A recent study of 70,000 Dutch people found that poor eye health, particularly having dry eye disease, is associated with poor sleep. But optometrist Jennifer Chinn, OD, co-owner of Dr. Chinn’s Vision Care in San Diego, adds that eye health and sleep quality are more generally bidirectionally linked, with common (and seemingly unsuspecting) eye-compromising habits getting in the way of people's REM, and poor quality sleep also opening up the risk of eye-health issues. "Getting a good night's rest helps facilitate better eye health and visual functioning, while healthy eye habits can help us get a better nights sleep," she says.
- Jennifer Chinn, OD, Jennifer Chinn, OD, is an optometrist and the co-owner of Dr. Chinn Vision Care in San Diego.
Below, Dr. Chinn breaks down the best practices for optimal eye health (and better sleep!) as well as ways to avoid issues related to eye health and sleep quality altogether.
3 eye-health-compromising habits that risk your sleep quality, too
1. Sleeping with your contact lenses in
Falling asleep with your contact lenses is a top mistake people make when wearing them, and one that Dr. Chinn says “is a sure way to harm the health of your eyes.” Our eyes use sleep to replenish, in a sense, which they do by taking in oxygen. Sleeping in contact lenses reduces the oxygen flow to the eyes, which can cause dry eyes and eye infections, says Dr. Chinn. Irritation, eye fatigue, and dryness related to lenses left in overnight can all resulting in lower-quality sleep, Dr. Chinn says.
2. Scrolling on your phone at night
This is particularly inadvisable if you’re not using your phone's built-in night mode, which reduces the amount of blue light you’re exposed to. Since overexposure to blue light can throw off your circadian rhythm (or internal body clock) and melatonin production, it's important to be mindful of how much time you spend on the phone around bedtime. Using your phone around bedtime may contribute to you being “awake longer and prevent the eyes from getting their much-needed rest,” says Dr. Chinn.
If you can't part with your nighttime tech habits, consider wearing blue-light-blocking glasses to help make sure you don't disrupt your slumber.
3. Falling asleep with makeup on
“After many hours, products like mascara and eyeliner can build up and affect how your eye glands produce tears,” says Dr. Chinn. If you’ve had a long day, you might feel like it’s impossible to muster up the energy to wash your face, but Dr. Chinn encourages people to seriously consider removing their makeup before calling it a night, as not doing so may result in eye irritation.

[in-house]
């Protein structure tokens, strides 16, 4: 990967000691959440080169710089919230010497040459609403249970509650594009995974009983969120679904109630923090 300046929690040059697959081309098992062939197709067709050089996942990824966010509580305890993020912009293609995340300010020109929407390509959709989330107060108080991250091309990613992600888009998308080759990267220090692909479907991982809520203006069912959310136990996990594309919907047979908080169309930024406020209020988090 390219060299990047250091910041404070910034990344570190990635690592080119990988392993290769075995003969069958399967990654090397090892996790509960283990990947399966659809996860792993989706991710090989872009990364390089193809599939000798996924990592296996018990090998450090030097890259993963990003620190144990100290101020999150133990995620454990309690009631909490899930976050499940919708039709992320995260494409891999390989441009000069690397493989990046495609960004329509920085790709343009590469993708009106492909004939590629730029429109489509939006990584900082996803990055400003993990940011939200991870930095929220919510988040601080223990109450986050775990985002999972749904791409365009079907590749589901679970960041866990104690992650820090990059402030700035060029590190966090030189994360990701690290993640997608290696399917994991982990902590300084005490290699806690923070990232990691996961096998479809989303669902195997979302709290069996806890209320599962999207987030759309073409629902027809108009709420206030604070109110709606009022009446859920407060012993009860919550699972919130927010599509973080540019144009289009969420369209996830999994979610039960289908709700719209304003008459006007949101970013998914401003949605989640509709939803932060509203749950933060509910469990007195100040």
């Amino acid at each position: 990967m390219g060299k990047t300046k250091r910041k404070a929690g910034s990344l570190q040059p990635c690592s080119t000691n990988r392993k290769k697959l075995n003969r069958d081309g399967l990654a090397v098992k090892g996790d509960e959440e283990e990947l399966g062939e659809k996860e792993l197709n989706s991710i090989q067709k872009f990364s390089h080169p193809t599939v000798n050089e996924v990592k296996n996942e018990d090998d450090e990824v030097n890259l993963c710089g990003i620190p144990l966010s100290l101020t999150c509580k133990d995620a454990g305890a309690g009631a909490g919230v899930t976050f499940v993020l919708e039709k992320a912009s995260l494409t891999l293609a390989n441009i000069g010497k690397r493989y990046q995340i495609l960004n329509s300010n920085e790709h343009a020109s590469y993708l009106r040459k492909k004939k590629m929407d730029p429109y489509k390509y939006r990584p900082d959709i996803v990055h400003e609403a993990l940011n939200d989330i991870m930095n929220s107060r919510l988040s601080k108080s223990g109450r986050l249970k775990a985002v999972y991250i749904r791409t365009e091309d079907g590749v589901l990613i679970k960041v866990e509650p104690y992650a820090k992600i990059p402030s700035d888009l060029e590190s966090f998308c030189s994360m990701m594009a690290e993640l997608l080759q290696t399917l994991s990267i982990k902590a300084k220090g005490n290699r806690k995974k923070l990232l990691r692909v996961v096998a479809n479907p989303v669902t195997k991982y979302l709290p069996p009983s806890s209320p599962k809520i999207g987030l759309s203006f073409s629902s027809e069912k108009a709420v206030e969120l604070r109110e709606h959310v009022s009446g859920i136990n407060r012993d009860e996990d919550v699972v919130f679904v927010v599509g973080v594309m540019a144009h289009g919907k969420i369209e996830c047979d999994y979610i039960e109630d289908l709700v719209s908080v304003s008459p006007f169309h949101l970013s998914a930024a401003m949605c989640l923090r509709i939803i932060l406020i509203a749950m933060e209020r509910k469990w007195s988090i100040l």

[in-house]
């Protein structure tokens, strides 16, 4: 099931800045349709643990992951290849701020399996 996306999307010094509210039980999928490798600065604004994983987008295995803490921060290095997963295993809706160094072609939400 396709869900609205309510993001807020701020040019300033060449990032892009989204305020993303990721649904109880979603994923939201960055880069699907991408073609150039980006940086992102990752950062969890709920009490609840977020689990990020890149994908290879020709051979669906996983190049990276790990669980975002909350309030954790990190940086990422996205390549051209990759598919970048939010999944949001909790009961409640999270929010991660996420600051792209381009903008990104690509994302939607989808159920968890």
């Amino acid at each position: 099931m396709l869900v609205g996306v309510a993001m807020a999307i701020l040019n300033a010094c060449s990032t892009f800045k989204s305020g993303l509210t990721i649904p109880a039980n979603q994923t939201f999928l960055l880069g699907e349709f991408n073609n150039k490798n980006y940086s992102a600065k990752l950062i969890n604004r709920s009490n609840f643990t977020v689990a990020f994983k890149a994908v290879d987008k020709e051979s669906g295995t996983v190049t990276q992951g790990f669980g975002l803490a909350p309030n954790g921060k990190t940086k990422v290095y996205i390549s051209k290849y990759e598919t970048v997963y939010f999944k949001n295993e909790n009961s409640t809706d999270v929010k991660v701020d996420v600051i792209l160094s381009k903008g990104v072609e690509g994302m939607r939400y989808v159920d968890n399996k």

“With the dryness and damaged eye glands come eye infections, styes, inflammation, and much more,” adds Dr. Chin. “If the irritation and dryness becomes extreme, it can be painful and cause you to wake up at night, impeding your ability to sleep because of the discomfort.” (Pro tip: Keep a bottle of micellar water and some cotton balls on your nightstand so you can at least get some of the makeup off.)
3 ways to optimize eye health for better sleep
1. Maintain a healthy diet
According to Dr. Chinn, maintaining a nutrition-rich diet is one of the most important components of eye health, with leafy greens and particular vegetables being great for eyesight. Spinach, for example, offers benefits like protecting you against degenerative eye disease, and brussels sprouts help protect against dry eyes, which Dr. Chinn links to lower-quality sleep. Since consuming nutrient-rich foods can support optimum eye health, doing so also helps you avoid the possibility of losing sleep because of dry eyes.
2. Exercise regularly
Walking and doing low-impact exercises can contribute to healthy blood flow, which also promotes eye health. In turn, Dr. Chinn says, you’re also reducing your risk of diabetes and hypertension, which she says can increase the risk of eye disease. Taking a walk in the morning is also linked to higher quality sleep, so you’ll be hitting two birds with one wellness stone.
3. Wear eye protection
It’s important to protect our eyes from things that aren’t supposed to be in them, whether that be harmful ultraviolet rays from the sun, machinery at work, gardening, or otherwise. To do this, Dr. Chinn suggests wearing UV-blocking sunglasses and protective eyewear. Otherwise, if an external object enters your eye, it's possible you'll have an eye injury, which could make you miss out on quality slumber.
“All of these tips help to not only maintain a healthy lifestyle, but will ensure clear vision for all of your daily activities,” says Dr. Chinn. And since your eyes will be healthy, you’ll be more likely to be able to clock higher-quality sleep.
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